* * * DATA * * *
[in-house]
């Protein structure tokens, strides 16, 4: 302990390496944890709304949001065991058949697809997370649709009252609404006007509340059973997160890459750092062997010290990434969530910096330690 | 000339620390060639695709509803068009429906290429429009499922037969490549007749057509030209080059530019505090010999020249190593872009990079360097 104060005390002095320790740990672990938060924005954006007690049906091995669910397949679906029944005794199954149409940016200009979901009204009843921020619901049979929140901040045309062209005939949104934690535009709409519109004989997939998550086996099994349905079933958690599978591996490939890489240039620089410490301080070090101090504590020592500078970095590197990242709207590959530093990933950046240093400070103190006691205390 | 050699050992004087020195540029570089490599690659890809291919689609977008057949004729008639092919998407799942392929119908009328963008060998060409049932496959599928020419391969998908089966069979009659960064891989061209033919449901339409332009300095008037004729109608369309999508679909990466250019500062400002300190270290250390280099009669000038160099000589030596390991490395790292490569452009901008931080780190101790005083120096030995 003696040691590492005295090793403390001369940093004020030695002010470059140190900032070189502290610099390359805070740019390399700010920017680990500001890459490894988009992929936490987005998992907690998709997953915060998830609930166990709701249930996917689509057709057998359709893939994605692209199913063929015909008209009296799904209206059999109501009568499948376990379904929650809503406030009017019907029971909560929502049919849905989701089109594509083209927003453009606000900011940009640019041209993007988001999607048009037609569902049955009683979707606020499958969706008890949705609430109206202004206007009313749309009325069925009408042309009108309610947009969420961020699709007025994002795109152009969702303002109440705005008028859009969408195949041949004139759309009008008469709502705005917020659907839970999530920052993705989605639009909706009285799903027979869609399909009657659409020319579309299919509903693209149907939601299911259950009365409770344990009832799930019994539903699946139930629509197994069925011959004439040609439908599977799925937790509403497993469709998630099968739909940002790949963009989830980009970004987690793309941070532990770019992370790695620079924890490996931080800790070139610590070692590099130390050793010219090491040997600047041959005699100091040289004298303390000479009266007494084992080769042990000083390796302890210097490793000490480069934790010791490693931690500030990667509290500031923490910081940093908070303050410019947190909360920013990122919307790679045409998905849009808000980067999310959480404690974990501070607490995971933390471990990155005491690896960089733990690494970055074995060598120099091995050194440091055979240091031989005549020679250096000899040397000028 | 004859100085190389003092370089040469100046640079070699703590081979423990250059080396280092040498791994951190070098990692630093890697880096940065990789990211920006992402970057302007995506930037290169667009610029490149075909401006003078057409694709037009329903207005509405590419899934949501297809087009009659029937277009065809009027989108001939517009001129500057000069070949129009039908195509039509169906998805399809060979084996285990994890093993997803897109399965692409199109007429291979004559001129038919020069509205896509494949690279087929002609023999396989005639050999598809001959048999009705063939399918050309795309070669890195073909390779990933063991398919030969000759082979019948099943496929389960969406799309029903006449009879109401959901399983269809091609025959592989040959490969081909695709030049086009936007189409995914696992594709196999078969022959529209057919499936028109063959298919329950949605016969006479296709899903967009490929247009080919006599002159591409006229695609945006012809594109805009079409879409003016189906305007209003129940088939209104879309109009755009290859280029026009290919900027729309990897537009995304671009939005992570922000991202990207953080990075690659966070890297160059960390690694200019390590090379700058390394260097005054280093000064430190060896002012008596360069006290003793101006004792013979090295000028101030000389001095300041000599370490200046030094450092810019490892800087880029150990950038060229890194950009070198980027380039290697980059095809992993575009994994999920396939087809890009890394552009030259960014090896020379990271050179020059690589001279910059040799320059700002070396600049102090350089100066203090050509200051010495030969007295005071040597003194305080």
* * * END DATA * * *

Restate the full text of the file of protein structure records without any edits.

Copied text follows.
[in-house]
């Protein structure tokens, strides 16, 4: 302990390496944890709304949001065991058949697809997370649709009252609404006007509340059973997160890459750092062997010290990434969530910096330690 | 000339620390060639695709509803068009429906290429429009499922037969490549007749057509030209080059530019505090010999020249190593872009990079360097 104060005390002095320790740990672990938060924005954006007690049906091995669910397949679906029944005794199954149409940016200009979901009204009843921020619901049979929140901040045309062209005939949104934690535009709409519109004989997939998550086996099994349905079933958690599978591996490939890489240039620089410490301080070090101090504590020592500078970095590197990242709207590959530093990933950046240093400070103190006691205390 | 050699050992004087020195540029570089490599690659890809291919689609977008057949004729008639092919998407799942392929119908009328963008060998060409049932496959599928020419391969998908089966069979009659960064891989061209033919449901339409332009300095008037004729109608369309999508679909990466250019500062400002300190270290250390280099009669000038160099000589030596390991490395790292490569452009901008931080780190101790005083120096030995 003696040691590492005295090793403390001369940093004020030695002010470059140190900032070189502290610099390359805070740019390399700010920017680990500001890459490894988009992929936490987005998992907690998709997953915060998830609930166990709701249930996917689509057709057998359709893939994605692209199913063929015909008209009296799904209206059999109501009568499948376990379904929650809503406030009017019907029971909560929502049919849905989701089109594509083209927003453009606000900011940009640019041209993007988001999607048009037609569902049955009683979707606020499958969706008890949705609430109206202004206007009313749309009325069925009408042309009108309610947009969420961020699709007025994002795109152009969702303002109440705005008028859009969408195949041949004139759309009008008469709502705005917020659907839970999530920052993705989605639009909706009285799903027979869609399909009657659409020319579309299919509903693209149907939601299911259950009365409770344990009832799930019994539903699946139930629509197994069925011959004439040609439908599977799925937790509403497993469709998630099968739909940002790949963009989830980009970004987690793309941070532990770019992370790695620079924890490996931080800790070139610590070692590099130390050793010219090491040997600047041959005699100091040289004298303390000479009266007494084992080769042990000083390796302890210097490793000490480069934790010791490693931690500030990667509290500031923490910081940093908070303050410019947190909360920013990122919307790679045409998905849009808000980067999310959480404690974990501070607490995971933390471990990155005491690896960089733990690494970055074995060598120099091995050194440091055979240091031989005549020679250096000899040397000028 | 004859100085190389003092370089040469100046640079070699703590081979423990250059080396280092040498791994951190070098990692630093890697880096940065990789990211920006992402970057302007995506930037290169667009610029490149075909401006003078057409694709037009329903207005509405590419899934949501297809087009009659029937277009065809009027989108001939517009001129500057000069070949129009039908195509039509169906998805399809060979084996285990994890093993997803897109399965692409199109007429291979004559001129038919020069509205896509494949690279087929002609023999396989005639050999598809001959048999009705063939399918050309795309070669890195073909390779990933063991398919030969000759082979019948099943496929389960969406799309029903006449009879109401959901399983269809091609025959592989040959490969081909695709030049086009936007189409995914696992594709196999078969022959529209057919499936028109063959298919329950949605016969006479296709899903967009490929247009080919006599002159591409006229695609945006012809594109805009079409879409003016189906305007209003129940088939209104879309109009755009290859280029026009290919900027729309990897537009995304671009939005992570922000991202990207953080990075690659966070890297160059960390690694200019390590090379700058390394260097005054280093000064430190060896002012008596360069006290003793101006004792013979090295000028101030000389001095300041000599370490200046030094450092810019490892800087880029150990950038060229890194950009070198980027380039290697980059095809992993575009994994999920396939087809890009890394552009030259960014090896020379990271050179020059690589001279910059040799320059700002070396600049102090350089100066203090050509200051010495030969007295005071040597003194305080």